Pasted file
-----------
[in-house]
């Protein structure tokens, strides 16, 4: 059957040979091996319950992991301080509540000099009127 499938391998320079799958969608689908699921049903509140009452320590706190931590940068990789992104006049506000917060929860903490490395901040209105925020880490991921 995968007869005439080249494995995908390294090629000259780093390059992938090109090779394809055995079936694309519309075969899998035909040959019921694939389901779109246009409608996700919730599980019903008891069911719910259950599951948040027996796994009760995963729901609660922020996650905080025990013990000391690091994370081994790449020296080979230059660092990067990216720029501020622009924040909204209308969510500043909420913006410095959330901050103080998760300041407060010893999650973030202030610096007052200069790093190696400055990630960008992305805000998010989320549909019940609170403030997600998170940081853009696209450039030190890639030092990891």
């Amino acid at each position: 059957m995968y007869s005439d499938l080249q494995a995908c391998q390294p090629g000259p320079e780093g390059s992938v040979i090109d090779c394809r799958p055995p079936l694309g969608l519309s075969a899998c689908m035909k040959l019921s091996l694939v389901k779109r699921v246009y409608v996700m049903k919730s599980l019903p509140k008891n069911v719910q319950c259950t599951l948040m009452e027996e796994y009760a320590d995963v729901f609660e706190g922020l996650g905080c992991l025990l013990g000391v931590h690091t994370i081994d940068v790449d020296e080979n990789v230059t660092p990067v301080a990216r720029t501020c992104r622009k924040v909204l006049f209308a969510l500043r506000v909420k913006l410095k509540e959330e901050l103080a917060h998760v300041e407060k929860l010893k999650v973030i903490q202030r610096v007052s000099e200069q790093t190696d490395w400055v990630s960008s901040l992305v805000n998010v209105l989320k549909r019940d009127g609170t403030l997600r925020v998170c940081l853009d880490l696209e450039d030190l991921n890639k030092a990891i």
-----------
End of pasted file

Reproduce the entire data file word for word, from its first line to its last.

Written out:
[in-house]
């Protein structure tokens, strides 16, 4: 059957040979091996319950992991301080509540000099009127 499938391998320079799958969608689908699921049903509140009452320590706190931590940068990789992104006049506000917060929860903490490395901040209105925020880490991921 995968007869005439080249494995995908390294090629000259780093390059992938090109090779394809055995079936694309519309075969899998035909040959019921694939389901779109246009409608996700919730599980019903008891069911719910259950599951948040027996796994009760995963729901609660922020996650905080025990013990000391690091994370081994790449020296080979230059660092990067990216720029501020622009924040909204209308969510500043909420913006410095959330901050103080998760300041407060010893999650973030202030610096007052200069790093190696400055990630960008992305805000998010989320549909019940609170403030997600998170940081853009696209450039030190890639030092990891």
């Amino acid at each position: 059957m995968y007869s005439d499938l080249q494995a995908c391998q390294p090629g000259p320079e780093g390059s992938v040979i090109d090779c394809r799958p055995p079936l694309g969608l519309s075969a899998c689908m035909k040959l019921s091996l694939v389901k779109r699921v246009y409608v996700m049903k919730s599980l019903p509140k008891n069911v719910q319950c259950t599951l948040m009452e027996e796994y009760a320590d995963v729901f609660e706190g922020l996650g905080c992991l025990l013990g000391v931590h690091t994370i081994d940068v790449d020296e080979n990789v230059t660092p990067v301080a990216r720029t501020c992104r622009k924040v909204l006049f209308a969510l500043r506000v909420k913006l410095k509540e959330e901050l103080a917060h998760v300041e407060k929860l010893k999650v973030i903490q202030r610096v007052s000099e200069q790093t190696d490395w400055v990630s960008s901040l992305v805000n998010v209105l989320k549909r019940d009127g609170t403030l997600r925020v998170c940081l853009d880490l696209e450039d030190l991921n890639k030092a990891i």